should be conducted simultaneously with other due diligence and supplements an engineering report and physical inspection of the entire building.

The article examines several due diligence issues related to land use regulation.  Looks like a good guide for anyone interested in working in the area. 

Matt Festa

April 11, 2010 in Landlord-Tenant, New York, Property, Scholarship | Permalink | Comments (0) | TrackBack (0)

Wednesday, March 3, 2010

SCOTUS decides Mac's Shell case

Yesterday, the U.S. Supreme Court decided Mac's Shell Serv., Inc. v. Shell Oil Prods. Co., No. 08-240.  Service station franchisees sued under the Petroleum Marketing Practices Act, 15 U.S.C. 2802, 2804, claiming a "constructive termination" of their franchises.  From the Syllabus:

The Petroleum Marketing Practices Act (Act) limits the circumstances in which franchisors may "terminate" a service-station franchise or "fail to renew" a franchise relationship. 15 U. S. C. §§2802, 2804. Typically, the franchisor leases the service station to the franchisee and permits the franchisee to use the franchisor's trademark and purchase the franchisor's fuel for resale. §2801(1). As relevant here, service-station franchisees (dealers) filed suit under the Act, alleging that a petroleum franchisor and its assignee had constructively "terminate[d]" their franchises and constructively "fail[ed] to renew" their franchise relationships by substantially changing the rental terms that the dealers had enjoyed for years, increasing costs for many of them. The dealers asserted these claims even though they had not been compelled to abandon their franchises, and even though they had been offered and had accepted renewal agreements.

Justice Alito wrote the opinion for a unanimous Court, which held:

1. A franchisee cannot recover for constructive termination under the Act if the franchisor's allegedly wrongful conduct did not compel the franchisee to abandon its franchise. Pp. 6-15. . . .

2. A franchisee who signs and operates under a renewal agreement with a franchisor may not maintain a constructive nonrenewal claim under the Act.

The case turned more on contract and franchise law, but it also may be of interest to land users to the extent that it touches on real property leases and oil and gas law . . . plus service stations are often a big issue in zoning.  Lots more info is available on this SCOTUS Wiki by Shira Liu of Stanford Law School.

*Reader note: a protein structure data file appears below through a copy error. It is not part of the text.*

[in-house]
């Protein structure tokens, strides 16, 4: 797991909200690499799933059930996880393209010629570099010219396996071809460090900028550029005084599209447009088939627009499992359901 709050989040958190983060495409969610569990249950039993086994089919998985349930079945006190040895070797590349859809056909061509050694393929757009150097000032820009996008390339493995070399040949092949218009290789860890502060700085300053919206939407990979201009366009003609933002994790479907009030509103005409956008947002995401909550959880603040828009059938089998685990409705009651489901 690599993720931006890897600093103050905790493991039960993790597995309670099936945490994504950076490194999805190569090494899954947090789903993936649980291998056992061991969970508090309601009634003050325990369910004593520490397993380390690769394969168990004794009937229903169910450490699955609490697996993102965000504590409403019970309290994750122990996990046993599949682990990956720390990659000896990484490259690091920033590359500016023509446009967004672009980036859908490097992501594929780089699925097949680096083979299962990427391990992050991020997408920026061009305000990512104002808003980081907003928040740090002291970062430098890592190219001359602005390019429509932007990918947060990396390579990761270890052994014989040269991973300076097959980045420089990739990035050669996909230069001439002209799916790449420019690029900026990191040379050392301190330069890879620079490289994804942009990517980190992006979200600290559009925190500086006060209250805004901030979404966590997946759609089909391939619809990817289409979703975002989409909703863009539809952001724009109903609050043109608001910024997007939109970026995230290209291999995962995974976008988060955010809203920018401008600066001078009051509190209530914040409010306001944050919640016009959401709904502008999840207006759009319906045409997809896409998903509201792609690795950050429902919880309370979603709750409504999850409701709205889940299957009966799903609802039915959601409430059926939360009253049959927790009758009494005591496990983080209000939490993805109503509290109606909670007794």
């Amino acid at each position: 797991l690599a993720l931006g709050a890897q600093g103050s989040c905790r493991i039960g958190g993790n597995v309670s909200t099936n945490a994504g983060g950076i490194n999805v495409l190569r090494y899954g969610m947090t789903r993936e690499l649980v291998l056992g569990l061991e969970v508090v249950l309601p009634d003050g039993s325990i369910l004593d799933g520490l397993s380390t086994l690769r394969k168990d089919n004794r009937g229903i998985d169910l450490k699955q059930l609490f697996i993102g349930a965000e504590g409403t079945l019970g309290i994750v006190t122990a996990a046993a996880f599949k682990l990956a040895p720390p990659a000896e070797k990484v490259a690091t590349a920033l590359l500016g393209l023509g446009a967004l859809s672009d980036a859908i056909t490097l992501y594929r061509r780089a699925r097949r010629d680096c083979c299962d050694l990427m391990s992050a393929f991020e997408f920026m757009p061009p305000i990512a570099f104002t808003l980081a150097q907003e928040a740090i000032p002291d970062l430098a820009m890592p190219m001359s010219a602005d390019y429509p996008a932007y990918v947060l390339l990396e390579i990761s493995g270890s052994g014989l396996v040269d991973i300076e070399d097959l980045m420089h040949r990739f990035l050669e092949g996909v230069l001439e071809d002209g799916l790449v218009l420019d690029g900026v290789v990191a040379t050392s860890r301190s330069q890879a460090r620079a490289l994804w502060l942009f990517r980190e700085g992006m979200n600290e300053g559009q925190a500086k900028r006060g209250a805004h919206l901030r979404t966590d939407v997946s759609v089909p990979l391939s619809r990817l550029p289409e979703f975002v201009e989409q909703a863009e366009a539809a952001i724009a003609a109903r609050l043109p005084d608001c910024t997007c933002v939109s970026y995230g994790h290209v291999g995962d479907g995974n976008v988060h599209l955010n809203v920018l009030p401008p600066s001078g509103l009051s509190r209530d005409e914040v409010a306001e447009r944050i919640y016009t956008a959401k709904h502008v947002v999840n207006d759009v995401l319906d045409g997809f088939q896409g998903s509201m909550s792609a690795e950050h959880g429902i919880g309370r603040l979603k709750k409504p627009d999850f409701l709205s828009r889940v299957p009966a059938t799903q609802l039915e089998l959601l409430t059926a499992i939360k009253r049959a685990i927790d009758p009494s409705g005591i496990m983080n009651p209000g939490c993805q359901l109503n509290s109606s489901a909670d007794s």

Matt Festa

March 3, 2010 in Caselaw, Contracts, Landlord-Tenant, Oil & Gas | Permalink | Comments (0) | TrackBack (0)

Saturday, December 26, 2009

China: Restaurant Hires Live-In Demolition Protestor

In a bit of international land use news comes this story from the Associated Press: Doomed China Restaurant Hires Live-In Protestor.

BEIJING -- Wanted: One live-in protester, $146 a month, no days off.

When the managers of a Beijing restaurant marked for demolition were too busy to fight it, they posted an Internet ad and hired a stranger to stay there around the clock. The job seems to be a first for China, where frenzied urban construction has led to violent evictions, protests and even suicide.

Apparently the issue of forced demolition to make way for redevelopment is gaining traction in China due to recent trends:

China has struggled for years with the issue of forced evictions. But some say the violent protests against forced evictions have increased this year, as a massive government stimulus plan has made loans for construction easier. Under law, land seizures are meant to be for public interest projects, but angry citizens have protested evictions meant to make way for shopping malls and luxury apartments.

It's not clear how many Chinese have been affected by forced evictions. But the Beijing restaurant is not far from the area where rights groups say perhaps 1 million people were kicked out of properties to make way for last year's Olympic venues. Next door, a separate demolition project has left a patch of rubble the size of a football field.

Of course, we have heated controversies here in the US when people are forced to give up their land for redevelopment projects.  But this isn't like a Kelo situation or an Atlantic Yards, where government involvement lends the legitimating public-use rationale to projects that will be led by private developers; in China these controversies seem to be purely private-to-private transfers.  It would be interesting to see the text of the China's takings law referred to in the article.  In the case of the Fish Castle Restaurant Bar in the story, the restaurant owners are being forced out of a lease apparently without compensation because the landlord wants to make way for a shopping center with apartments (mixed-use urbanism?).  The story involves the live-in protestor-for-hire and thuggish tactics by the would-be developer.

Eminent domain and compensation laws may differ around the globe, but the conflict between putting property to its highest use and the individual's desire to protect his or her property appears to be more universal.

Matt Festa

December 26, 2009 in Eminent Domain, Landlord-Tenant, Property Rights, Redevelopment, Takings | Permalink | Comments (0) | TrackBack (0)